10 healthy prompts for your Facebook page

your crowd
So you got a Facebook page – or whatever other social media outlet is hot by the time you read this post. Now, read on for some clarity and specific content prompts:

Ignore the manipulators.

There’s no shortage of advice on how to use Facebook (and other social media) out there, but a lot of it just doesn’t feel right. All those experts telling you the secret to manipulating people so they buy your stuff, or give you permission to market to their friends, or endorse your product – just ignore them. No need to pretend or perform.

Have a conversation, build a community.

Here’s what Facebook is really great for: having a conversation and building a community. Of course you also want to sell your products and fill your classes, but you can let that happen as an organic side effect.

In order to have a conversation, you need to be open, ask questions, and listen. One of the most valuable features of Facebook is that people can give you feedback on your offer – no focus groups required.

In order to build community, you have to be helpful, give generously, and make it easy and worthwhile for your people to pass on what you share. So simple – just like in the real world where you can feel the sunshine on your skin.

Now, for some specific prompts:

10 prompts for Facebook posts that go with your style

  1. Tell us what inspired you lately. How did you come up with that tea blend?
  2. Show us your process. What is happening in your studio or work space?
  3. Feature the people you serve. How did you make their lives better?
  4. Feature the people you work with. How do they make you better?
  5. Connect us with your local or global community. What do we have in common?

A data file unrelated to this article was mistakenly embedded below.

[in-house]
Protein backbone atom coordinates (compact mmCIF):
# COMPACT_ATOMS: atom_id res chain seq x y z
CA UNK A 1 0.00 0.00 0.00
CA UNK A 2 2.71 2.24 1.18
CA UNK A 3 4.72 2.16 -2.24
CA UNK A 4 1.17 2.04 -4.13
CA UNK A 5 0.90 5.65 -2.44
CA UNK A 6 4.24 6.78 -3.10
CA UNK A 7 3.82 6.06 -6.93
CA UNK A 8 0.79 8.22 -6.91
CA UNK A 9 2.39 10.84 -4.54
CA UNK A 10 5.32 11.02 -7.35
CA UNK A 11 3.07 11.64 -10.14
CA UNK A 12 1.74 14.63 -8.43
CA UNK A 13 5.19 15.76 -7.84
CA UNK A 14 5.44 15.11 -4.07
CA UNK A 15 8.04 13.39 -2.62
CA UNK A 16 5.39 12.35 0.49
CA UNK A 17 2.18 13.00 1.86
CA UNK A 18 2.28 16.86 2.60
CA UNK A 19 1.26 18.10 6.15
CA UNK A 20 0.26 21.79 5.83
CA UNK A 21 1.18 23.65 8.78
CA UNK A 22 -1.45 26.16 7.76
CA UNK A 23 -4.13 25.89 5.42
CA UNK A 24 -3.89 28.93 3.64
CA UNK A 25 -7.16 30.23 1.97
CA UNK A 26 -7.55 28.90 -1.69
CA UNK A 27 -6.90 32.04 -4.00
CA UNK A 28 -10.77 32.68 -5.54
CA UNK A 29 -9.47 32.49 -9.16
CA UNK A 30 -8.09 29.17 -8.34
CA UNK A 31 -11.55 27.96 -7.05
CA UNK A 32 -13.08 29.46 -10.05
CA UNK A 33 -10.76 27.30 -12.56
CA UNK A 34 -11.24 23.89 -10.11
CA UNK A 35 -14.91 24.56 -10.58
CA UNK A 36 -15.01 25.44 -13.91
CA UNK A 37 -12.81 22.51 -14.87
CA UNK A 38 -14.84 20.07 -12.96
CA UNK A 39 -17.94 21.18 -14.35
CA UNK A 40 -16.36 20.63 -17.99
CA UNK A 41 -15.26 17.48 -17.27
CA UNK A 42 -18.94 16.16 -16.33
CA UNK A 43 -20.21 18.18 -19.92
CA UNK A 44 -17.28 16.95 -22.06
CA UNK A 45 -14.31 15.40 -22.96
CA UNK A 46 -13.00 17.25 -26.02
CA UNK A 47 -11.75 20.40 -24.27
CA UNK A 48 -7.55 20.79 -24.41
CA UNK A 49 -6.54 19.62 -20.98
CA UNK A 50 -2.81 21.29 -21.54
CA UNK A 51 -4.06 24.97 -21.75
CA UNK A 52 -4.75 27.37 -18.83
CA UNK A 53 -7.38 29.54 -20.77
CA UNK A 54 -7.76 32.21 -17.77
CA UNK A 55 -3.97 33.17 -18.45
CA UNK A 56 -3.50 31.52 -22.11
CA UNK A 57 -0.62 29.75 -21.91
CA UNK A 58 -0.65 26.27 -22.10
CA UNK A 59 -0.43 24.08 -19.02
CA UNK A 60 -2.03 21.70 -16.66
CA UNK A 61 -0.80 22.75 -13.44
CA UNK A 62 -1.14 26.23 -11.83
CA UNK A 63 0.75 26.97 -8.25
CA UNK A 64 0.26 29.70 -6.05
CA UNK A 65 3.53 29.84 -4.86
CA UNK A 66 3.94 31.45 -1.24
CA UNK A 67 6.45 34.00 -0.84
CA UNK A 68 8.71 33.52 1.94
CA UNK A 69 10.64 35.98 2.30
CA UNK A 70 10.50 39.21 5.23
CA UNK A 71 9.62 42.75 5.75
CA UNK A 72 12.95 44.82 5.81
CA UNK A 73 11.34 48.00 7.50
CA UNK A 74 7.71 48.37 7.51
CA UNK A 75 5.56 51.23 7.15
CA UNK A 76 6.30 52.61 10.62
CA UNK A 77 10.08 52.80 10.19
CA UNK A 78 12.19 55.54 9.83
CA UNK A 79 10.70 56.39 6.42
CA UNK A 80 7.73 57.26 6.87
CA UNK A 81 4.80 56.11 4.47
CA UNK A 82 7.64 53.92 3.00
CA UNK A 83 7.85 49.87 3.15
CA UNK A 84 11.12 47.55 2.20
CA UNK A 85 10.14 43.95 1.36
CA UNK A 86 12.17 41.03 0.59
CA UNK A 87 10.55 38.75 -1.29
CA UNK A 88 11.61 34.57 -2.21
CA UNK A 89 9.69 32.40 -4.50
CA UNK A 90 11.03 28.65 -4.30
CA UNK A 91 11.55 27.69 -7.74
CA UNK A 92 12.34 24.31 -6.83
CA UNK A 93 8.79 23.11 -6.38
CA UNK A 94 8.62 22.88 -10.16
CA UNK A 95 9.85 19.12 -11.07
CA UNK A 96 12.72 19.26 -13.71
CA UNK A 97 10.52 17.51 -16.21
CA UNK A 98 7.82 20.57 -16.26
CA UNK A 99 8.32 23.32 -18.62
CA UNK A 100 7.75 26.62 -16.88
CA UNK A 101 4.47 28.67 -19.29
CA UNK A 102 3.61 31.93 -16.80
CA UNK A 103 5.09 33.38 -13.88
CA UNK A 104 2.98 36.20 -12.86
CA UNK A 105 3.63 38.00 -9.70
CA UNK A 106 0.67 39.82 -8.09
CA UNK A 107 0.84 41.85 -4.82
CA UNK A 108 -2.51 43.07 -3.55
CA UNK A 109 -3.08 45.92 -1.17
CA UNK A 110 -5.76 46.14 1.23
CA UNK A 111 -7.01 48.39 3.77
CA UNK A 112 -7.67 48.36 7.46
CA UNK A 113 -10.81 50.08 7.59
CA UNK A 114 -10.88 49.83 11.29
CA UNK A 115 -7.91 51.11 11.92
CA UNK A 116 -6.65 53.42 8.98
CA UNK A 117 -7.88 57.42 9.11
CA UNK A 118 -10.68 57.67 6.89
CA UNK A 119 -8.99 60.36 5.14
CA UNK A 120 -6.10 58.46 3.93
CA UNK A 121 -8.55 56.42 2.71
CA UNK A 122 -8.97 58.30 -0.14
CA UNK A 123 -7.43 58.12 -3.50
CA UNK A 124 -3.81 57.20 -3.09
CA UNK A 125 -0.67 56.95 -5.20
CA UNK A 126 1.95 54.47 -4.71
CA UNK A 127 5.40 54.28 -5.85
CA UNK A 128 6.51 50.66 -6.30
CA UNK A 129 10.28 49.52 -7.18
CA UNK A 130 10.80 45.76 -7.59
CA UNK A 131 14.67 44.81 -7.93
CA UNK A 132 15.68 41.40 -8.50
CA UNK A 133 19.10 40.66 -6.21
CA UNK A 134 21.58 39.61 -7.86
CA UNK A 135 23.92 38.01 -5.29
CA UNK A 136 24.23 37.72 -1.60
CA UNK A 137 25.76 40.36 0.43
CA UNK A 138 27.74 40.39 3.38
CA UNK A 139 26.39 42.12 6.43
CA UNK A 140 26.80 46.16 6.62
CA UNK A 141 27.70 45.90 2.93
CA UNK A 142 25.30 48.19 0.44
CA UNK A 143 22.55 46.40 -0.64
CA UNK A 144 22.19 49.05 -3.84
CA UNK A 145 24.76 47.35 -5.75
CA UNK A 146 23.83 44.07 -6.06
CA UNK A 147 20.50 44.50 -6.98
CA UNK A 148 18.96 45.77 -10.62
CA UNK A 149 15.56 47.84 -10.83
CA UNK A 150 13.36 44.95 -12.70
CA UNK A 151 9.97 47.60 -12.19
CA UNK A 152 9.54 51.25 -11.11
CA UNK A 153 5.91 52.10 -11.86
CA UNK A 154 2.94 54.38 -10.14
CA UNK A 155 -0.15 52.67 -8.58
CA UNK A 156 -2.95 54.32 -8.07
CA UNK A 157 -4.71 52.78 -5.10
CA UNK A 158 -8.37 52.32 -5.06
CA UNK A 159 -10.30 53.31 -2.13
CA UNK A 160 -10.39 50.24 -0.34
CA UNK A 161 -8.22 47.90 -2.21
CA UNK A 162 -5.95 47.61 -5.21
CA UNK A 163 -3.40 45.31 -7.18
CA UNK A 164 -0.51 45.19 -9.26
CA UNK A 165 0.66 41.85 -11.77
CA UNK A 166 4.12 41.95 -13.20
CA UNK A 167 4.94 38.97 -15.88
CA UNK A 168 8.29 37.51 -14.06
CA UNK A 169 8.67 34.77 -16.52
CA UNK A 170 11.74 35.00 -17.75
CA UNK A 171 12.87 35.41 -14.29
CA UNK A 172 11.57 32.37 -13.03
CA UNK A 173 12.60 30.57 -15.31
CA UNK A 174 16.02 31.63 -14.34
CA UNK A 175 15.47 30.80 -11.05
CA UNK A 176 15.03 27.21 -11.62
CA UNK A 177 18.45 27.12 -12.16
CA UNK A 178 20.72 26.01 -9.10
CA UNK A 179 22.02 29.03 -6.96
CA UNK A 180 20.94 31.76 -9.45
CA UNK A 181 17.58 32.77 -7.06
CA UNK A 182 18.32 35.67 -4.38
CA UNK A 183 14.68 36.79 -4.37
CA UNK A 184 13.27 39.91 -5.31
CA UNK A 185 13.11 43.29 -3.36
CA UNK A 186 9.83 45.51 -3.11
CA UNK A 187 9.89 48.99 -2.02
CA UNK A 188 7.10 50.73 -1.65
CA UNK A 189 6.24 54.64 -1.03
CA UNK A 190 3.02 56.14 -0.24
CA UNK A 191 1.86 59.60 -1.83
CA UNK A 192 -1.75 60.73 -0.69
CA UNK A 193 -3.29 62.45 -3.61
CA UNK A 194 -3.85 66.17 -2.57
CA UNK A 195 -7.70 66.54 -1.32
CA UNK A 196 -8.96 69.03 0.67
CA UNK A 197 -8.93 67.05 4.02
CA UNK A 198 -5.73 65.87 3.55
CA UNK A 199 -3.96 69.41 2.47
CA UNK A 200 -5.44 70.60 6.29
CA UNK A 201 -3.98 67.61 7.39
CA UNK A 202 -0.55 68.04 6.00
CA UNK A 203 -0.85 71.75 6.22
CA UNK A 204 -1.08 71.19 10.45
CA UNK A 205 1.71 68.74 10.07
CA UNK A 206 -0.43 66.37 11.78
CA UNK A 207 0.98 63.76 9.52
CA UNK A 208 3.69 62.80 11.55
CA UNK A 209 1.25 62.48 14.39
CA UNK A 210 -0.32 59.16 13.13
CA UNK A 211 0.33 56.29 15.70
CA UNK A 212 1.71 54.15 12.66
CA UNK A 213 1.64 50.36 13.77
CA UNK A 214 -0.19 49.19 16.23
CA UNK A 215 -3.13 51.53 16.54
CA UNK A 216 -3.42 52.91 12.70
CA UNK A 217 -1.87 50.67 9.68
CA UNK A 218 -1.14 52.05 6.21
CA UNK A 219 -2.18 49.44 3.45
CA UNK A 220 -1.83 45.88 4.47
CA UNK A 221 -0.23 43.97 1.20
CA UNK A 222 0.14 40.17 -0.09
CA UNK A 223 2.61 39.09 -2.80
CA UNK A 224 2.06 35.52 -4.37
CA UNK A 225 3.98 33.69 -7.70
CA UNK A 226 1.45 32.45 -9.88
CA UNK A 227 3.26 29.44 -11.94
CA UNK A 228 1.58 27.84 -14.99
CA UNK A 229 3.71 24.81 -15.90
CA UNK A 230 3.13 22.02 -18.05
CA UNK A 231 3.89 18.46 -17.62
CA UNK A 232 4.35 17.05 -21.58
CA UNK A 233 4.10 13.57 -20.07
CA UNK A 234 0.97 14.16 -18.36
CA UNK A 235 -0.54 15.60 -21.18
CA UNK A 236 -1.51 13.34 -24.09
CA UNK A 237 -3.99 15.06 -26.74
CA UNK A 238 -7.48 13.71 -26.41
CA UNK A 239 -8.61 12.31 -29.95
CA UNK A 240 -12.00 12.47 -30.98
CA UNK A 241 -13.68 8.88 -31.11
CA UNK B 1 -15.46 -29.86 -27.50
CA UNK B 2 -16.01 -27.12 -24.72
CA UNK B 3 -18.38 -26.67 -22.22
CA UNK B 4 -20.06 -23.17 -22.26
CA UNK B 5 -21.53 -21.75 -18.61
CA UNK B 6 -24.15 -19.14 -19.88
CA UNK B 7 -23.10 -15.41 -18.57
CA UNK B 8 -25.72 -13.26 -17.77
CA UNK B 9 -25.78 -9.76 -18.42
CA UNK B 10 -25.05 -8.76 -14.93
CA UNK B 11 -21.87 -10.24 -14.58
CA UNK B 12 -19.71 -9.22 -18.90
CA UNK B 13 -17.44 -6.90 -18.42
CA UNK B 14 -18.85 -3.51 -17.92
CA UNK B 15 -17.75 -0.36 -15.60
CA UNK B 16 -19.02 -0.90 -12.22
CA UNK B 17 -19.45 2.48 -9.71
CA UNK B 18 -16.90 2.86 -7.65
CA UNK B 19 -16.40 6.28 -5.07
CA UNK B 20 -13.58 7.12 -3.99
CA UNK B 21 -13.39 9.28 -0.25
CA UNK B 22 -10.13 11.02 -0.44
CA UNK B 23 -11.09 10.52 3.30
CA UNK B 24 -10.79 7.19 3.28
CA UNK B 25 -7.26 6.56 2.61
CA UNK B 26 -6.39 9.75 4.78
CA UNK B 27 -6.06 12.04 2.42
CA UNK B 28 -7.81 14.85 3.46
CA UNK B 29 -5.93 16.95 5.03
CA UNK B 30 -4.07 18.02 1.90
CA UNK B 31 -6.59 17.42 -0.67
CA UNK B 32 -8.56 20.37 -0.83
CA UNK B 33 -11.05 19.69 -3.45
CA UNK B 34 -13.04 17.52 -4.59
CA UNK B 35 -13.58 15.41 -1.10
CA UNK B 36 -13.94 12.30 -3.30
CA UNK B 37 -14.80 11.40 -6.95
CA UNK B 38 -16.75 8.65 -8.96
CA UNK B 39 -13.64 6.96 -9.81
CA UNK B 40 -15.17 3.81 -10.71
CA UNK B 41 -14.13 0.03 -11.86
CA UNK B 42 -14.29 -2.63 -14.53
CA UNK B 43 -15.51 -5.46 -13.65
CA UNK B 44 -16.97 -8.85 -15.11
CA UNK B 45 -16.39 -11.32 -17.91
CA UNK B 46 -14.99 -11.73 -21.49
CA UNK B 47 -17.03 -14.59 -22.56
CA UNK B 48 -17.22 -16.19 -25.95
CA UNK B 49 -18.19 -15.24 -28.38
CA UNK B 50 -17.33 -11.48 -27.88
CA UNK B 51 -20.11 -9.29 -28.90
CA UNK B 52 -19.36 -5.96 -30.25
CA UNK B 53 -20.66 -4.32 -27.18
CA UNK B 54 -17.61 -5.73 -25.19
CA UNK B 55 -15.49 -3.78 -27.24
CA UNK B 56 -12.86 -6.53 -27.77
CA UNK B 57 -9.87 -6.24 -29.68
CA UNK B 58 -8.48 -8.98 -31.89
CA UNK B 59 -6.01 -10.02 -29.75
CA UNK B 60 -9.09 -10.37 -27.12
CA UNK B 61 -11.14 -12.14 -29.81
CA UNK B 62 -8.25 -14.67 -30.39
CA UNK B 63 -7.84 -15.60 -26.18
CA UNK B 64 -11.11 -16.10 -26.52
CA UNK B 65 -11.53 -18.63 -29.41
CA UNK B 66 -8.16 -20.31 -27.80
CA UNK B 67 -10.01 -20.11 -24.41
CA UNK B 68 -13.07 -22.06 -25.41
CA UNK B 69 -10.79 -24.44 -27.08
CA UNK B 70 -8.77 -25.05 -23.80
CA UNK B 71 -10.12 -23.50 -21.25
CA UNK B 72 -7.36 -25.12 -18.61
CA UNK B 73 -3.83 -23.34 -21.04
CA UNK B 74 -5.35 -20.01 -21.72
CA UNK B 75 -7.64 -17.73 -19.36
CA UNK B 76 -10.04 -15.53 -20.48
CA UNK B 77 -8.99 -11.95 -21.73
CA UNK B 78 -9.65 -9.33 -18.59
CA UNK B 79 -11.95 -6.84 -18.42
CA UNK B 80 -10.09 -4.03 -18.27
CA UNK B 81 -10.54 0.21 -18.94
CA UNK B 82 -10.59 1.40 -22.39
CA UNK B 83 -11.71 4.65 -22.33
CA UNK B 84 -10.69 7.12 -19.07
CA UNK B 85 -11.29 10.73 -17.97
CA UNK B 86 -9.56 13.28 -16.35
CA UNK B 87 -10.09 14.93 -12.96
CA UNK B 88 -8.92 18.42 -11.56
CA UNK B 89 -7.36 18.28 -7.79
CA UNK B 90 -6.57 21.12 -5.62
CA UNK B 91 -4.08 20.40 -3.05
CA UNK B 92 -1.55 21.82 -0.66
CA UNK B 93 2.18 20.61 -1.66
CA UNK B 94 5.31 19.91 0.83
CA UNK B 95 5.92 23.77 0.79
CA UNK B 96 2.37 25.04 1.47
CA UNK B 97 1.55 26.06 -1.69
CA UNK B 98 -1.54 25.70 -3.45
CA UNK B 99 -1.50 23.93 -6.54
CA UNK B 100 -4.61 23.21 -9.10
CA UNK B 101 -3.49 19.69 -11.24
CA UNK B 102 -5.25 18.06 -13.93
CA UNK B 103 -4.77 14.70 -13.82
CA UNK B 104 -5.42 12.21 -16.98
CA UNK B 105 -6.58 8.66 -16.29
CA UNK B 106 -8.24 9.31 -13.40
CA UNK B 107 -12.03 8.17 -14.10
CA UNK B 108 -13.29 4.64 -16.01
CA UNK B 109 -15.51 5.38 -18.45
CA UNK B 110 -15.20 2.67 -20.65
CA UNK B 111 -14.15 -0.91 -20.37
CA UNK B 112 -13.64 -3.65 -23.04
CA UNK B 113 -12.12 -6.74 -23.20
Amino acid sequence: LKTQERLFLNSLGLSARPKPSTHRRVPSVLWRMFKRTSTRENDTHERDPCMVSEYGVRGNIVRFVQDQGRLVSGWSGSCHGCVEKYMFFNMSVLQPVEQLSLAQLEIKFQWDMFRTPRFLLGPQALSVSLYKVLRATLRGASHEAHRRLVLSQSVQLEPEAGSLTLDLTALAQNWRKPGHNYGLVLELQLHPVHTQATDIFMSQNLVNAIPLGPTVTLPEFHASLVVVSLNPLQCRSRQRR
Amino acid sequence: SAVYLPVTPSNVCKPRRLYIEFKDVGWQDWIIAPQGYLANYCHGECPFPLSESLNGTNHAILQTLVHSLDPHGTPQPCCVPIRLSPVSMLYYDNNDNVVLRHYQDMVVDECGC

6. Ask for feedback.
  7. Invite questions and offer advice. Share your knowledge.
  8. Explore a specific aspect of your practice. What’s the story behind this one asana?
  9. Give us something special – a free class, a recipe… Reward us for being part of your community.
  10. Offer your products or services.

For more prompts and inspiration, keep in touch!

p.s.: Seth Godin has written a great post about what feedback needs to be ignored.

{Photo by alexkess on Flickr.}

How to create great swag.

I just bought (!) a tote bag from ¿Por Que No?, which means I conducted a self-experiment on why people want or don’t want your swag. The result of this (very enjoyable) experiment are three rules for creating promo items that send the right message:

1. Make it look bomb.

My rad new tote bag is bright red with a sketch of a parakeet on it. Perfect for the target audience: Portland can always use one more splash of color, and we’re into art that sometimes borders the amateurish but never holds back with creativity and outlandishness. Two bonus points here! (The rumor is that people around here also just like to put birds on things.)

On the other end of the spectrum, have you ever flipped through one of those catalogs that show all the cheap crap you can have your logo printed on? Flimsy pens, plastic yoyos, and, maybe worst of all, generic, half-transparent t-shirts with no consideration for fit or comfort? And if you have, did you ever find yourself thinking wow, I want one of these?

The problem here is that this kind of swag treats people as if any small shiny object could charm them into giving you their money and their loyalty. But your people aren’t lemmings, so don’t let anyone tell you that “people love that stuff.” Create something you would love to wear, even if it wasn’t your studio/practice/business/project.

2. Make it quality.

Yes, that makes the whole project more expensive, but investing $500 into something that actually works is so much better than throwing out $50 for nothing. If you’re on a low budget, opt for ordering a smaller number rather than compromising on quality.

The quality of your swag also says something about you and your business: Do you respect your people’s sense of style? Do you value quality, fair trade, sustainability, and beauty? Your swag is part of your brand. Let it send a consistent message to the world.

3. Make it a conversation piece.

Rather than just slapping on your name and logo, make your swag a conversation piece. The best thing that can happen to you is when someone asks your lovely client where she got that awesome t-shirt and what she loves about that place. Get creative!

Final words:

Lucky you! You already have the main ingredient for great swag: an offering that people are genuinely happy to accept and to pass on. Wellbeing, joy, community – let that message shine through in everything you put out there.